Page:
Group of students of the new course posing for a photo
Tajs Jespersen

MAF is training our new ground staff to become experts in transporting dangerous goods to help develop the rural areas of PNG.

Story by Tajs Jespersen.

The easiest solution would be to deny any transport of hazardous goods in MAF, but Nawi Mabo, MAF’s Ground Operations Traning Coordinator, knows why it’s important to allow it.

“It is within our mission to support our partners in the bush,” said Nawi. “Some of those we serve are schools and businesses that have needs for goods of a dangerous nature.”

We can sustain our service and help these people we are called to serve
Nawi Mabo, Ground Operations Training Coordinator

Cooking gas and generator fuel are some of the hazardous cargo that MAF transports to remote communities all over PNG. As these goods are vital to the remote communities, MAF needs to make sure these can be transported safely.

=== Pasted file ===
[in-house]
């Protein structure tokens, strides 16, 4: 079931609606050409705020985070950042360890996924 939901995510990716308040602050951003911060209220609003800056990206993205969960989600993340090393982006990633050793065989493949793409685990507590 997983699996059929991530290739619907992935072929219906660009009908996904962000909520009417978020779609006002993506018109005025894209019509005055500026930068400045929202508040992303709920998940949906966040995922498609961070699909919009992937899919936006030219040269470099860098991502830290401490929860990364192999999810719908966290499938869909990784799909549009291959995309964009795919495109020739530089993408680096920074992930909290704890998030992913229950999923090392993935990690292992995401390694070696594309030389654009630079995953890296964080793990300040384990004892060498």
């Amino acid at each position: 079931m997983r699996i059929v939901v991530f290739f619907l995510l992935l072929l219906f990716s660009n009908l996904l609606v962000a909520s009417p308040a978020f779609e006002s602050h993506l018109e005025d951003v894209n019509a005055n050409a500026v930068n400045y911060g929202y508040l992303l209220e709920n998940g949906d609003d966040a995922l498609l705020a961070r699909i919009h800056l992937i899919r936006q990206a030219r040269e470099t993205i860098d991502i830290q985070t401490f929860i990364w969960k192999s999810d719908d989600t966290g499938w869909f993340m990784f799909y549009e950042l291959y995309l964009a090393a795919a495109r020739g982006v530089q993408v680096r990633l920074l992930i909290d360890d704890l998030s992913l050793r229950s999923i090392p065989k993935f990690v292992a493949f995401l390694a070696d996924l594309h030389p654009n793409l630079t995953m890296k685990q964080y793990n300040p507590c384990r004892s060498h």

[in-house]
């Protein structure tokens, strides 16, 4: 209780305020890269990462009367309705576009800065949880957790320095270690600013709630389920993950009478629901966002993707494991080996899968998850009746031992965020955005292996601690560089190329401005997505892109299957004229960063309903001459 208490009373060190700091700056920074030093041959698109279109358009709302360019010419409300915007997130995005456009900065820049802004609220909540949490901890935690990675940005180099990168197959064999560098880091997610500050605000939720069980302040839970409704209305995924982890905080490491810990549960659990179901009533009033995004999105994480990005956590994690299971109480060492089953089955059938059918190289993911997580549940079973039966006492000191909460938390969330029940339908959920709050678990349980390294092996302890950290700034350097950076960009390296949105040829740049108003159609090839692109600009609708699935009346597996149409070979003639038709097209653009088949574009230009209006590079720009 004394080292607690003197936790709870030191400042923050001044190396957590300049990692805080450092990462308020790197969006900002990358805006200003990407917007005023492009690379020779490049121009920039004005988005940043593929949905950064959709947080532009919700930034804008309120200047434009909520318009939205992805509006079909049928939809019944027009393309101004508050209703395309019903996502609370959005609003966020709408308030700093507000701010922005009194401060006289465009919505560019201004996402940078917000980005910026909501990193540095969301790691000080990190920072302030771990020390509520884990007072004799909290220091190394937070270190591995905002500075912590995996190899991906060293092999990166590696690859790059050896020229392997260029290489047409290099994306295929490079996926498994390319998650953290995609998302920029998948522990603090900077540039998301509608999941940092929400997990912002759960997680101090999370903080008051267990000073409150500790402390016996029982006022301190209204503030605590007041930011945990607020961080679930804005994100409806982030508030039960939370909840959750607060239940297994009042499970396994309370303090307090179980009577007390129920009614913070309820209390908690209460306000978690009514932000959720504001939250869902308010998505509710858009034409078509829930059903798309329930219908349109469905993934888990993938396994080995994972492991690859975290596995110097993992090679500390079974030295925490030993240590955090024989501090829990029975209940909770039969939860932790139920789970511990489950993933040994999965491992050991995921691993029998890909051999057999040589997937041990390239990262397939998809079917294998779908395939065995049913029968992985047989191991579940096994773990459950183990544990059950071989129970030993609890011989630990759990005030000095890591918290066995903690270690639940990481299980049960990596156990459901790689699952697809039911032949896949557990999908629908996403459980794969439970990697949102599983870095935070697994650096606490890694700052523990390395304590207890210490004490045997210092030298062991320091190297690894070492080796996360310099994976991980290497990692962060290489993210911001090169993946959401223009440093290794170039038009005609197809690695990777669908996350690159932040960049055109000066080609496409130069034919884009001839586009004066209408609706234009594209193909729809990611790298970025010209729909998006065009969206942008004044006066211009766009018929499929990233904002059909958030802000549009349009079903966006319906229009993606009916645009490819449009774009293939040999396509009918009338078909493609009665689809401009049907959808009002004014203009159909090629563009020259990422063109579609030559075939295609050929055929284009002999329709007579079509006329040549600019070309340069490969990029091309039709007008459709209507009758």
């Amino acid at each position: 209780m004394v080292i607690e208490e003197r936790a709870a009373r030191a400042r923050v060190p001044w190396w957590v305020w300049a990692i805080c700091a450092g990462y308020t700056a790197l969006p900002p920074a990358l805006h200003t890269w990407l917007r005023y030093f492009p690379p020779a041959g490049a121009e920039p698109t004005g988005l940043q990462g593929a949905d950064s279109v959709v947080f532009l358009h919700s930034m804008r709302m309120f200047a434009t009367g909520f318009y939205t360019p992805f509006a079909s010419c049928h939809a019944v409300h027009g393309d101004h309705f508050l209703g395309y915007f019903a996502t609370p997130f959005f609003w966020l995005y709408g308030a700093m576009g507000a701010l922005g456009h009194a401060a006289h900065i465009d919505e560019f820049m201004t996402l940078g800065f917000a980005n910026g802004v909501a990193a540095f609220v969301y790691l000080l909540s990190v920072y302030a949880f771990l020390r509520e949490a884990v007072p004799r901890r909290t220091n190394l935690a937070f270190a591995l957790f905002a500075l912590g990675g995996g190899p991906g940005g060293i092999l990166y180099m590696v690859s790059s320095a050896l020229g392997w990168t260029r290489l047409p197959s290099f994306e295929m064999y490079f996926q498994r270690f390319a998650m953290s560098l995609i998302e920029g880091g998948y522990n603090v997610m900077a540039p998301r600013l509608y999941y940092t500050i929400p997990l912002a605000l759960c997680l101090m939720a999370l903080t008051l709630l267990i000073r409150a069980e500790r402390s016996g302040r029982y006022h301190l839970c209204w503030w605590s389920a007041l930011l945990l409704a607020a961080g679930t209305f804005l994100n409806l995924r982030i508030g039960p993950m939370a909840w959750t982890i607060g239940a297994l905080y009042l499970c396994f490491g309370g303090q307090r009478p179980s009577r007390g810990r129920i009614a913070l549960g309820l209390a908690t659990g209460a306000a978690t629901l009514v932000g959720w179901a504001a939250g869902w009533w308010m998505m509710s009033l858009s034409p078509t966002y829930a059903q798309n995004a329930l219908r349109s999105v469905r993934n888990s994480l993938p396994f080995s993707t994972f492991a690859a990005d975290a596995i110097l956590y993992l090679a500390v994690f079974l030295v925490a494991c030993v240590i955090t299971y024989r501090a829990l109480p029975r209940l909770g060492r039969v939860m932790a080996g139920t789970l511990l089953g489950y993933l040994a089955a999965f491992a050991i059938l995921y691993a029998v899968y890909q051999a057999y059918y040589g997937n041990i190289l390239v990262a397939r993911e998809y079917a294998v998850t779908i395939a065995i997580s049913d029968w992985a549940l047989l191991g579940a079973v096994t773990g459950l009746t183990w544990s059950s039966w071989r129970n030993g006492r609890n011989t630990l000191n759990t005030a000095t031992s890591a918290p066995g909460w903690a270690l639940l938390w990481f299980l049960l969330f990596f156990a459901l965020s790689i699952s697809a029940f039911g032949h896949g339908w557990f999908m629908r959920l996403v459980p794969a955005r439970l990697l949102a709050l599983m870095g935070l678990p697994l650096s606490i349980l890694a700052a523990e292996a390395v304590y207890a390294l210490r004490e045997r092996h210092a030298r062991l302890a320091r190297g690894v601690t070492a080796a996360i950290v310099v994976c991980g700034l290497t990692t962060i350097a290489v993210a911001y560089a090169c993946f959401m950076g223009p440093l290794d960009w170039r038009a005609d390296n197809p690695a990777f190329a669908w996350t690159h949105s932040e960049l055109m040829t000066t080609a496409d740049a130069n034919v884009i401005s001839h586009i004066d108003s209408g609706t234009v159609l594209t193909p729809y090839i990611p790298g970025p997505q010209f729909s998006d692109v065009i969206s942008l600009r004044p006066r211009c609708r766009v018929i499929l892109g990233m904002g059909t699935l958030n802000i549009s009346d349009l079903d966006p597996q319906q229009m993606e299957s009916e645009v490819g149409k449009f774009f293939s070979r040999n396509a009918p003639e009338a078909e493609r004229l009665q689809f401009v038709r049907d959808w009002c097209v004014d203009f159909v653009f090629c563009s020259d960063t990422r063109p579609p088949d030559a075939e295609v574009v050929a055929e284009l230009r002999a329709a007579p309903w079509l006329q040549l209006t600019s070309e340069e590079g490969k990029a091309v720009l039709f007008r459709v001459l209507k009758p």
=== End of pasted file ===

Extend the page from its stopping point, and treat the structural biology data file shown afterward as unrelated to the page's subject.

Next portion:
“If we begin to have incidents and accidents as a result of our staff not knowing how to follow the correct procedures… then in the long run, we may be asked not to do what we are doing,” said Nawi.

Nawi posing by MAF's values
Tajs Jespersen
Nawi Mabo standing besides MAF's values

While the ground staff are already skilled at handling dangerous goods, MAF strives for excellence and to be the best and safest service provider possible to the people of PNG. That is why Nawi has been teaching a course for the new members of staff -  the Dangerous Goods Acceptance Course – which is approved internationally.

“Training is an essential element in making sure that our goods of a dangerous nature are transported as per the regulations,” said Nawi.

The excellence of our staff will guarantee that MAF can stay on mission in PNG.

“We can sustain our service and help these people we are called to serve,” said Nawi.